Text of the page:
Canadian Arab Financial Corporation v Player

JurisdictionCayman Islands
CourtCourt of Appeal (Cayman Islands)
Judge(Zacca, P., Carberry and Carey, JJ. A.)
Judgment Date14 May 1984
Date14 May 1984
Court of Appeal

(Zacca, P., Carberry and Carey, JJ. A.)

CANADIAN ARAB FINANCIAL CORPORATION (trading as KILDERKIN INVESTMENTS GRAND CAYMAN) and KILDERKIN INVESTMENTS LIMITED (both by CLARKSON COMPANY LIMITED, Receiver and Manager)
and
PLAYER

Jonathan Sumption for the appellant;

Nicholas Patten for the respondent.

Cases Cited:

(1) Burt, Boulton & Hayward v. Bull, [1895] 1 Q.B. 276; [1891–4] All E.R. Rep. 1116; (1894), 71 L.T. 810; 64 L.J.Q.B. 232; 43 W.R. 180; 11 T.L.R. 90; 39 Sol. Jo. 95; 2 Mans. 94; 14 R. 65, applied.

(2) Carter v. Fey, [1894] 2 Ch. 541; (1894), 70 L.T. 786; 63 L.J. Ch. 723; 10 T.L.R. 486; 38 Sol. Jo. 491; 7 R. 358, applied.

(3) Chief Constable of Kent v. V., [1983] Q.B. 34; [1982] 3 All E.R. 36; (1982), 126 Sol. Jo. 536, dicta of Lord Denning, M.R. considered.

(4) Del Zotto v. International Chemalloy Corp.UNK(1976), 14 O.R. (2d) 72; 22 C.B.R.(N.S.) 268, dicta of Van Camp J. applied.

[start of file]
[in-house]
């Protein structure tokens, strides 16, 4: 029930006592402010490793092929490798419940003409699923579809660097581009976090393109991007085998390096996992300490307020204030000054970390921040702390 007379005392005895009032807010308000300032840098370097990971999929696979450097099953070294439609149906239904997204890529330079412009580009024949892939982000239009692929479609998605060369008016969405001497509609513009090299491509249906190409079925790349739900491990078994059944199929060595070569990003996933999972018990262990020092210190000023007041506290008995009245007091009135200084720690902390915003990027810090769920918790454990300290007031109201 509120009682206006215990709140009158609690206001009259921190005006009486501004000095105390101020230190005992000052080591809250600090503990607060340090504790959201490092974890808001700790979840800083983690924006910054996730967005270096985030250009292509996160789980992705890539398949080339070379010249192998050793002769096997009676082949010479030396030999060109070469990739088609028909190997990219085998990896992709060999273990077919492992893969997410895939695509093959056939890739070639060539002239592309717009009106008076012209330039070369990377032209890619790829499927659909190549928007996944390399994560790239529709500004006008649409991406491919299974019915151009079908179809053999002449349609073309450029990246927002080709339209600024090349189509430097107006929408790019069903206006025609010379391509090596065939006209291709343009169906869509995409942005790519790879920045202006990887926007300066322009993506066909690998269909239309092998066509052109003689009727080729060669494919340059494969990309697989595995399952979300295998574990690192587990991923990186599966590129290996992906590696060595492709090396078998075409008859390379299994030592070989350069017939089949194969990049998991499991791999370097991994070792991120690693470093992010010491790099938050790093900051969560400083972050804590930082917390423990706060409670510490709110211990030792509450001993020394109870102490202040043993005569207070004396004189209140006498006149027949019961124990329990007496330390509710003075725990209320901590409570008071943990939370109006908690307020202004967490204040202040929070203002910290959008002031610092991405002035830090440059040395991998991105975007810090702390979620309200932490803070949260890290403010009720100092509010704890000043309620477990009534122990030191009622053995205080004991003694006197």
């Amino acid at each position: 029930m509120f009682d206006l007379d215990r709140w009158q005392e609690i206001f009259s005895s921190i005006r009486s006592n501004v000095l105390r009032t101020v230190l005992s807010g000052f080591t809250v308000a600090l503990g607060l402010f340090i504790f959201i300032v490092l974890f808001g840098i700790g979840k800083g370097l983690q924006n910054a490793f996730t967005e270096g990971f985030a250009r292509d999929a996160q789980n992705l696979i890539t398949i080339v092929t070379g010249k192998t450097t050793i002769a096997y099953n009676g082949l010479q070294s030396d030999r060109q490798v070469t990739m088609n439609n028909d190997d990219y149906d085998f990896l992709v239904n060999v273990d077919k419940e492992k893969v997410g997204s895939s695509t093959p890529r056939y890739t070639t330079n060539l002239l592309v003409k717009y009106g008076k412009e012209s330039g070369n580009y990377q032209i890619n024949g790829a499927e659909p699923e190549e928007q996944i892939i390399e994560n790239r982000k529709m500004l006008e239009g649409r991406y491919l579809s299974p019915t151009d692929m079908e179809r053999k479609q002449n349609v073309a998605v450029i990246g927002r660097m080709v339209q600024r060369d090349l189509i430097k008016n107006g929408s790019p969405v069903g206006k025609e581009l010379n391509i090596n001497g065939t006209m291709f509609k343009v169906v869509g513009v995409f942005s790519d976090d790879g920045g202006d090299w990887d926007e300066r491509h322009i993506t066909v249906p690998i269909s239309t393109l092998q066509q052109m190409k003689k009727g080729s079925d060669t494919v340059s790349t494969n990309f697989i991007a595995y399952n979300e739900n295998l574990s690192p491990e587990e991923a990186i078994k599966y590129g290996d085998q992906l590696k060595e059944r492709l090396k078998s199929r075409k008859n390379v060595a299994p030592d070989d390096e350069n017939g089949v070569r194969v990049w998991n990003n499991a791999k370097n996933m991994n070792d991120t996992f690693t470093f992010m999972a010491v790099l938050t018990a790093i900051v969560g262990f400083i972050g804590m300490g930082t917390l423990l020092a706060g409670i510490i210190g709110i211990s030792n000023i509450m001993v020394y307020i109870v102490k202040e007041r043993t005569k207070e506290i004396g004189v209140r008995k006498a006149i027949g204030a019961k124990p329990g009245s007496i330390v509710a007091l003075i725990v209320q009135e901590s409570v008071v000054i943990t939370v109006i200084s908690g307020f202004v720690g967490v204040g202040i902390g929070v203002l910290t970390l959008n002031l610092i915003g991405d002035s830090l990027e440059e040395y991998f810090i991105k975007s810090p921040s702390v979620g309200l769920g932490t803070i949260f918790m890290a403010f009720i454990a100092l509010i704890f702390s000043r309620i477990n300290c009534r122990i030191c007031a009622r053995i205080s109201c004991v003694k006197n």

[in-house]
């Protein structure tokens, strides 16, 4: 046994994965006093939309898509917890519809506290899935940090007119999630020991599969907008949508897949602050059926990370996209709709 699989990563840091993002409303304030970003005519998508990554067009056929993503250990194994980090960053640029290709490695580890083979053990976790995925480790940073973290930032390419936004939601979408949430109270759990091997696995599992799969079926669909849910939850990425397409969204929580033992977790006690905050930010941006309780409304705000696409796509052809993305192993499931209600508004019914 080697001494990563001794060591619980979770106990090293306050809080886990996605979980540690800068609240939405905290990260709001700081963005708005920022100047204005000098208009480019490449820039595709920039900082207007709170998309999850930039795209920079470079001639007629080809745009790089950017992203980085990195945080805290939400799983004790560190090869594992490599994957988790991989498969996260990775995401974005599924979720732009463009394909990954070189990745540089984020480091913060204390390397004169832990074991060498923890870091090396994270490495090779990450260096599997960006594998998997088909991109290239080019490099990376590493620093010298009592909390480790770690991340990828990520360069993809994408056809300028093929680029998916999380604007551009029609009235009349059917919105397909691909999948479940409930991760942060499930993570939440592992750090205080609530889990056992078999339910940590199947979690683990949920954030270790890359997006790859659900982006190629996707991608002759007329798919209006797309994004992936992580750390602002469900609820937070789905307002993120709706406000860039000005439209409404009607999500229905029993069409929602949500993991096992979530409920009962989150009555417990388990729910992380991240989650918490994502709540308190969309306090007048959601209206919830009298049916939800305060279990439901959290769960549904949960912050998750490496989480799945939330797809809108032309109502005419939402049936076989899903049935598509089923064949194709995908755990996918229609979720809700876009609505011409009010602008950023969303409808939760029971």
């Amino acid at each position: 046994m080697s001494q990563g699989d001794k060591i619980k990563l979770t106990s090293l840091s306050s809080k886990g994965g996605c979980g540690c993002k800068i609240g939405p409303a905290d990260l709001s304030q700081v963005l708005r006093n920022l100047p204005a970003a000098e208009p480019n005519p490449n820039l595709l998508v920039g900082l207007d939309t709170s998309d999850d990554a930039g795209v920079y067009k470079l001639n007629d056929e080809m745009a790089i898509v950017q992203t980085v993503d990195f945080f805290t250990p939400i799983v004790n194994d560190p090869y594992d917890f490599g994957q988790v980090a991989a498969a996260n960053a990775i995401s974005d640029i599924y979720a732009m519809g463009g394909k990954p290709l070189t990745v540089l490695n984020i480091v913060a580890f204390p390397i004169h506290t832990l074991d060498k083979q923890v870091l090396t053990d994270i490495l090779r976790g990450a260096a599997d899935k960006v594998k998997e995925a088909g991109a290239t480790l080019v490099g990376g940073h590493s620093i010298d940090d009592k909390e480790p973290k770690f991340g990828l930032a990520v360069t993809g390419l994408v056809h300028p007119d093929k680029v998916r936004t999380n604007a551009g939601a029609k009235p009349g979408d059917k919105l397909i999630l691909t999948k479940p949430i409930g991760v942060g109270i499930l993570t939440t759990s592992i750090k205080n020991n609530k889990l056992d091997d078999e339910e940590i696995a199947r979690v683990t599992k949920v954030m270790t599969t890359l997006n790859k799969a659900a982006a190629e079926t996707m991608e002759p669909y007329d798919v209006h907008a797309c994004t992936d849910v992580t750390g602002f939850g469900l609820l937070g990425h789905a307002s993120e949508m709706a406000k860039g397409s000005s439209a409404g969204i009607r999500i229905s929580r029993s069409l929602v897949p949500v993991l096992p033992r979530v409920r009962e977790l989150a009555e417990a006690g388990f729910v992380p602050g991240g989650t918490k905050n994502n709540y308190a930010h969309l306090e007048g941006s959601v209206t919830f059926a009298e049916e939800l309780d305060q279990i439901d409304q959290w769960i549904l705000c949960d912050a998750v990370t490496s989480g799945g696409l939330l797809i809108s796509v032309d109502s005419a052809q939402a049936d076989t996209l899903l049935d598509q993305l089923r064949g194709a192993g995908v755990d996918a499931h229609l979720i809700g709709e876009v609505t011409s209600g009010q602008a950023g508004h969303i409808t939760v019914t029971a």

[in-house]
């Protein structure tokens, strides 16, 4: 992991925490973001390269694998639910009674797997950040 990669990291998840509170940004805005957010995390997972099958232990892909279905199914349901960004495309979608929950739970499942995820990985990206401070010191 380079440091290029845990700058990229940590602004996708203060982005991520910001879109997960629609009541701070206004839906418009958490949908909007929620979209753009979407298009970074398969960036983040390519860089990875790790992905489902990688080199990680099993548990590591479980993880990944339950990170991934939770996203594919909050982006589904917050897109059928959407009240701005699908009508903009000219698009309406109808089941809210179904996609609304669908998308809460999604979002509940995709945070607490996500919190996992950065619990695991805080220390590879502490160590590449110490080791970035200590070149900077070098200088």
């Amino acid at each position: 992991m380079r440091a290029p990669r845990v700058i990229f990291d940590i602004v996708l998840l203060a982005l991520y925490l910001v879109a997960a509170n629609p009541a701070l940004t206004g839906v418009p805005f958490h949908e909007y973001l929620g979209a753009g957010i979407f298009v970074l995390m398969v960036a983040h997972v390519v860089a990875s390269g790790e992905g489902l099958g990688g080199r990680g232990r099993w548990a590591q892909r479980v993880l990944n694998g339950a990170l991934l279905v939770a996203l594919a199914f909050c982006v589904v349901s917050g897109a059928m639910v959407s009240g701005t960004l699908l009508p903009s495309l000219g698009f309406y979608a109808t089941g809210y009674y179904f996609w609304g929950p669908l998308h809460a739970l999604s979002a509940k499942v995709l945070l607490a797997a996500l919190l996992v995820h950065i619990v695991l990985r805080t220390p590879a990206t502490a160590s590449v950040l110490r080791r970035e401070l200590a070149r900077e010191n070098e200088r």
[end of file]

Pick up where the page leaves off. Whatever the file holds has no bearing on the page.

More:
(5) Gawthorpe v. Gawthorpe, [1878] W.N. 91.

(6) Hadmor Prods. Ltd. v. Hamilton, [1983] 1 A.C. 191; [1982] 1 All E.R. 1042; (1982), 126 Sol. Jo. 134; [1982] I.C.R. 114; [1982] I.R.L.R. 102.

(7) Kennedy (C.A.) Co. Ltd. and Stibbe-Monk Ltd., ReUNK(1976), 74 D.L.R. (3d) 87; 23 C.B.R.(N.S.) 81.

(8) Moss S.S. Co. Ltd. v. Whinney, [1912] A.C. 254; [1911–13] All E.R. Rep. 344; (1911), 105 L.T. 305; 81 L.J.K.B. 674; 27 T.L.R. 513; 55 Sol. Jo. 631; 12 Asp. M.L.C. 25; 16 Com. Cas. 247, applied.

(9) Newhart Devs. Ltd. v. Co-operative Comm. Bank Ltd., [1978] Q.B. 814; [1978] 2 All E.R. 896; (1977), 121 Sol. Jo. 847, distinguished.

(10) Schemmer v. Property Resources Ltd., [1975] Ch. 273; [1974] 3 All E.R. 451; (1974), 118 Sol. Jo. 716, dicta of Goulding J. applied.

Legislation construed:

Confidential Relationships (Preservation) Law (Law 16 of 1976), s.2, as amended: The relevant terms of this section are set out at page 91, line 41 – page 92, line 15.

s.3(1), as amended: The relevant terms of this sub-section are set out at page 91, lines 3–8.

(2), as substituted by the Confidential Relationships (Preservation) Amendment) Law, 1979 (Law 26 of 1979), s.3: The relevant terms of this sub-section are set out at page 91, lines 11–19.

s.3A(1), as added by the Confidential Relationships (Preservation) (Amendment) Law, 1979 (Law 26 of 1979), s.4: The relevant terms of this sub-section are set out at page 91, lines 21–27.